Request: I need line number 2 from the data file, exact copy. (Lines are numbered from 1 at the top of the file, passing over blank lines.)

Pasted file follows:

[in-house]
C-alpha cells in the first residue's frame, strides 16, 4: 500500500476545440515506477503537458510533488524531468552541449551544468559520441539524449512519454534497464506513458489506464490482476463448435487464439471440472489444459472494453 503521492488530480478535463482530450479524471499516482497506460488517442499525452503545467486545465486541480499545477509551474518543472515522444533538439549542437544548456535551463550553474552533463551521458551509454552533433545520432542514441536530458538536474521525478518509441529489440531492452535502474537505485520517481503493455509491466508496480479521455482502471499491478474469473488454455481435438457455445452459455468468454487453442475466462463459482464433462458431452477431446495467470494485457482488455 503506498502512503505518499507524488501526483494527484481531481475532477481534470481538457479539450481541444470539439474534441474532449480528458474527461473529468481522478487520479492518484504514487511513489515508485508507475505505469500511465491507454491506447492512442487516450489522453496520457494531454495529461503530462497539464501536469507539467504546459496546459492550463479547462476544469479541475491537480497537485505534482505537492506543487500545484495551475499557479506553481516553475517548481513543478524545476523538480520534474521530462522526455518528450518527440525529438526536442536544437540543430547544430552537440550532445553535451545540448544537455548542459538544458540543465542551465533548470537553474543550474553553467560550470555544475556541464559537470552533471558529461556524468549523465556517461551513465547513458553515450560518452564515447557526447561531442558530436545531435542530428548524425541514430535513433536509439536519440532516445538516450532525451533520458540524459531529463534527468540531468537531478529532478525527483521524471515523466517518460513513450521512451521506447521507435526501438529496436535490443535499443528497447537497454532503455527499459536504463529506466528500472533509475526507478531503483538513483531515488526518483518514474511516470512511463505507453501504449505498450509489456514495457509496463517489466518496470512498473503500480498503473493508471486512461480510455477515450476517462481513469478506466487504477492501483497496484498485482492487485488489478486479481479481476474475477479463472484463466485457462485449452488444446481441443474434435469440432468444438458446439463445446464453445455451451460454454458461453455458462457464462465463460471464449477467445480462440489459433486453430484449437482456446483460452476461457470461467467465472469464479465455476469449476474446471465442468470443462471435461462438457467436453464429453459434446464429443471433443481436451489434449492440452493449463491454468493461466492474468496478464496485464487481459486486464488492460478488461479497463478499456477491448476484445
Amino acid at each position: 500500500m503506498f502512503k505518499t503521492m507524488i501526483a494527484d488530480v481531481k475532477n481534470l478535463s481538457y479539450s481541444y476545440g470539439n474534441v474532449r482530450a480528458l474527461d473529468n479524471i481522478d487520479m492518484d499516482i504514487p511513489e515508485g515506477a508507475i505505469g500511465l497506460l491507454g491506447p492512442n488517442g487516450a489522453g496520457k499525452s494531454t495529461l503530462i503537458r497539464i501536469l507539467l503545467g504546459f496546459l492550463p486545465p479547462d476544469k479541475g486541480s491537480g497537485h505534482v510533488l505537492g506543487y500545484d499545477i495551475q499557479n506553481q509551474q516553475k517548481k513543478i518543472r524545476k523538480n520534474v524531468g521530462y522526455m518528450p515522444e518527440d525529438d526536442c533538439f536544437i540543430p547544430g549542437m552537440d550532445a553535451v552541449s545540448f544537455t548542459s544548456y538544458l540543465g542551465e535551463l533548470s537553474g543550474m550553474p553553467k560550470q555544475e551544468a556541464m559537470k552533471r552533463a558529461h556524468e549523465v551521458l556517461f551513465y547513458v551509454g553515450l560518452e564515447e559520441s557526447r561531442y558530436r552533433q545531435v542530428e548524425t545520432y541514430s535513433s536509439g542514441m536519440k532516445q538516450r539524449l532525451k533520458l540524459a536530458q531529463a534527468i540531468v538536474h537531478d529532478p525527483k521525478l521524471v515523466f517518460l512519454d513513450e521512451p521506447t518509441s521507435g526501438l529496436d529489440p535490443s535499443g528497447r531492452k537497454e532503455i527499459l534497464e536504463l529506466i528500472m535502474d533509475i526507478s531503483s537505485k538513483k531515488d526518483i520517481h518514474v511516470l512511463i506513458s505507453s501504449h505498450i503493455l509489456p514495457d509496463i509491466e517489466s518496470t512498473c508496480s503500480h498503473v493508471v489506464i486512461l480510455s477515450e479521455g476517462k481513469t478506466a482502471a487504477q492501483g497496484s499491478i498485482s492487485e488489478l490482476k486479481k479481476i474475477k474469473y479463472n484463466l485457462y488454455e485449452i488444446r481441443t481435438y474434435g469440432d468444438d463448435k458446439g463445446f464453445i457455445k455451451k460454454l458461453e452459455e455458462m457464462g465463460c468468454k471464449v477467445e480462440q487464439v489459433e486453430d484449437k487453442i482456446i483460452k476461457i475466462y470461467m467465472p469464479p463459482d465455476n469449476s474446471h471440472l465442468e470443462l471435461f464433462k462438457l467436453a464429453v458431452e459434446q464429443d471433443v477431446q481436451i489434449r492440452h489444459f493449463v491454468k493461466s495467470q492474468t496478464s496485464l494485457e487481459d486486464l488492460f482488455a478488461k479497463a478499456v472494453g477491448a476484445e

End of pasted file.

C-alpha cells in the first residue's frame, strides 16, 4: 500500500476545440515506477503537458510533488524531468552541449551544468559520441539524449512519454534497464506513458489506464490482476463448435487464439471440472489444459472494453 503521492488530480478535463482530450479524471499516482497506460488517442499525452503545467486545465486541480499545477509551474518543472515522444533538439549542437544548456535551463550553474552533463551521458551509454552533433545520432542514441536530458538536474521525478518509441529489440531492452535502474537505485520517481503493455509491466508496480479521455482502471499491478474469473488454455481435438457455445452459455468468454487453442475466462463459482464433462458431452477431446495467470494485457482488455 503506498502512503505518499507524488501526483494527484481531481475532477481534470481538457479539450481541444470539439474534441474532449480528458474527461473529468481522478487520479492518484504514487511513489515508485508507475505505469500511465491507454491506447492512442487516450489522453496520457494531454495529461503530462497539464501536469507539467504546459496546459492550463479547462476544469479541475491537480497537485505534482505537492506543487500545484495551475499557479506553481516553475517548481513543478524545476523538480520534474521530462522526455518528450518527440525529438526536442536544437540543430547544430552537440550532445553535451545540448544537455548542459538544458540543465542551465533548470537553474543550474553553467560550470555544475556541464559537470552533471558529461556524468549523465556517461551513465547513458553515450560518452564515447557526447561531442558530436545531435542530428548524425541514430535513433536509439536519440532516445538516450532525451533520458540524459531529463534527468540531468537531478529532478525527483521524471515523466517518460513513450521512451521506447521507435526501438529496436535490443535499443528497447537497454532503455527499459536504463529506466528500472533509475526507478531503483538513483531515488526518483518514474511516470512511463505507453501504449505498450509489456514495457509496463517489466518496470512498473503500480498503473493508471486512461480510455477515450476517462481513469478506466487504477492501483497496484498485482492487485488489478486479481479481476474475477479463472484463466485457462485449452488444446481441443474434435469440432468444438458446439463445446464453445455451451460454454458461453455458462457464462465463460471464449477467445480462440489459433486453430484449437482456446483460452476461457470461467467465472469464479465455476469449476474446471465442468470443462471435461462438457467436453464429453459434446464429443471433443481436451489434449492440452493449463491454468493461466492474468496478464496485464487481459486486464488492460478488461479497463478499456477491448476484445